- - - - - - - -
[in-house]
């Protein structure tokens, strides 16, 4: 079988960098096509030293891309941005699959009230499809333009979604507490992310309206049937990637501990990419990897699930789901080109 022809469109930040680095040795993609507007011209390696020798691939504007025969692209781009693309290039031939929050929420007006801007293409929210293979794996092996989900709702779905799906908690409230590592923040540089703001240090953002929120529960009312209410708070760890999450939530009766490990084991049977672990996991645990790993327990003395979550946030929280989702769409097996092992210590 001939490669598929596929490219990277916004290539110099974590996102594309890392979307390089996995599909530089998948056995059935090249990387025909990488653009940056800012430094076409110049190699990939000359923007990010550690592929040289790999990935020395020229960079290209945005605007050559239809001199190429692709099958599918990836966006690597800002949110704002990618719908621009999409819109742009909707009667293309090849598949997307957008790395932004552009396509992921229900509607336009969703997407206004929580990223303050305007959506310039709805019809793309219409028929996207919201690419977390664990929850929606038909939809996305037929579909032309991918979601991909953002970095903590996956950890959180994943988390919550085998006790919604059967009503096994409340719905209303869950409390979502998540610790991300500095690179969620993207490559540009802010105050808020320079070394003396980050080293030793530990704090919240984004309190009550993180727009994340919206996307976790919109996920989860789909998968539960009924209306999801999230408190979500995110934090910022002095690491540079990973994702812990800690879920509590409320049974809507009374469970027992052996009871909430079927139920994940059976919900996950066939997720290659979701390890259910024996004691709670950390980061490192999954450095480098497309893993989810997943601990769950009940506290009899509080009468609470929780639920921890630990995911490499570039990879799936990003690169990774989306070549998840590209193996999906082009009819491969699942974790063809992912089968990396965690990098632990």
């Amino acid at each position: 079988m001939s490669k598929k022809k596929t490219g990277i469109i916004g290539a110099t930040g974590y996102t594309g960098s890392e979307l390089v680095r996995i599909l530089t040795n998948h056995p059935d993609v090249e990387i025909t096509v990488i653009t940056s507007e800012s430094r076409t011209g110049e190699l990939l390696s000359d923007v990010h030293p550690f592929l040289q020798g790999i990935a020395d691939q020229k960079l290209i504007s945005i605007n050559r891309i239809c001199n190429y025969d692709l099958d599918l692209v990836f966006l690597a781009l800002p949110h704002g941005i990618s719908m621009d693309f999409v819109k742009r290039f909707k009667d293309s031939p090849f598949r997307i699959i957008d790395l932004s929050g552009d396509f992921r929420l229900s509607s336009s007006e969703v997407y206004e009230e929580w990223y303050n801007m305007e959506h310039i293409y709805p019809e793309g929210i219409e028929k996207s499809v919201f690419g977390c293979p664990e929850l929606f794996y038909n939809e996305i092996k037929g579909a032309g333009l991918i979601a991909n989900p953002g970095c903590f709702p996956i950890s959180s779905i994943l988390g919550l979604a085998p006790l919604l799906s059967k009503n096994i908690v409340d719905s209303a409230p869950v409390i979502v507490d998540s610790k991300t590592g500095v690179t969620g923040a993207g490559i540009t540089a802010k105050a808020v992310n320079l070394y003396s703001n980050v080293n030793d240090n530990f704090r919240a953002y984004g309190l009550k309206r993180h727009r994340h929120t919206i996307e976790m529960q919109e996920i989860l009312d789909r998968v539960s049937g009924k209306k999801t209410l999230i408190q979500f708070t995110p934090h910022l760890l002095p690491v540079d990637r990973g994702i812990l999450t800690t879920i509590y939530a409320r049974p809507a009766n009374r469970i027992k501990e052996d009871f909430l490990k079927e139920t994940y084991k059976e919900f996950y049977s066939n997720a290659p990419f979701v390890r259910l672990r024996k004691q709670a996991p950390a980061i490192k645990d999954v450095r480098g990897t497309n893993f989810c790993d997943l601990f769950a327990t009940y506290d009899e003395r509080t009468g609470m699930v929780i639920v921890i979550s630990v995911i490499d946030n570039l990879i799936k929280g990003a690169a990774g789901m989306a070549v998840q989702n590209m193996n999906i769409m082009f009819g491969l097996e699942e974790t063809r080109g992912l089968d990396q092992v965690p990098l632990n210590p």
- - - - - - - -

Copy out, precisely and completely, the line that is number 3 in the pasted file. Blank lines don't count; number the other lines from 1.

């Amino acid at each position: 079988m001939s490669k598929k022809k596929t490219g990277i469109i916004g290539a110099t930040g974590y996102t594309g960098s890392e979307l390089v680095r996995i599909l530089t040795n998948h056995p059935d993609v090249e990387i025909t096509v990488i653009t940056s507007e800012s430094r076409t011209g110049e190699l990939l390696s000359d923007v990010h030293p550690f592929l040289q020798g790999i990935a020395d691939q020229k960079l290209i504007s945005i605007n050559r891309i239809c001199n190429y025969d692709l099958d599918l692209v990836f966006l690597a781009l800002p949110h704002g941005i990618s719908m621009d693309f999409v819109k742009r290039f909707k009667d293309s031939p090849f598949r997307i699959i957008d790395l932004s929050g552009d396509f992921r929420l229900s509607s336009s007006e969703v997407y206004e009230e929580w990223y303050n801007m305007e959506h310039i293409y709805p019809e793309g929210i219409e028929k996207s499809v919201f690419g977390c293979p664990e929850l929606f794996y038909n939809e996305i092996k037929g579909a032309g333009l991918i979601a991909n989900p953002g970095c903590f709702p996956i950890s959180s779905i994943l988390g919550l979604a085998p006790l919604l799906s059967k009503n096994i908690v409340d719905s209303a409230p869950v409390i979502v507490d998540s610790k991300t590592g500095v690179t969620g923040a993207g490559i540009t540089a802010k105050a808020v992310n320079l070394y003396s703001n980050v080293n030793d240090n530990f704090r919240a953002y984004g309190l009550k309206r993180h727009r994340h929120t919206i996307e976790m529960q919109e996920i989860l009312d789909r998968v539960s049937g009924k209306k999801t209410l999230i408190q979500f708070t995110p934090h910022l760890l002095p690491v540079d990637r990973g994702i812990l999450t800690t879920i509590y939530a409320r049974p809507a009766n009374r469970i027992k501990e052996d009871f909430l490990k079927e139920t994940y084991k059976e919900f996950y049977s066939n997720a290659p990419f979701v390890r259910l672990r024996k004691q709670a996991p950390a980061i490192k645990d999954v450095r480098g990897t497309n893993f989810c790993d997943l601990f769950a327990t009940y506290d009899e003395r509080t009468g609470m699930v929780i639920v921890i979550s630990v995911i490499d946030n570039l990879i799936k929280g990003a690169a990774g789901m989306a070549v998840q989702n590209m193996n999906i769409m082009f009819g491969l097996e699942e974790t063809r080109g992912l089968d990396q092992v965690p990098l632990n210590p």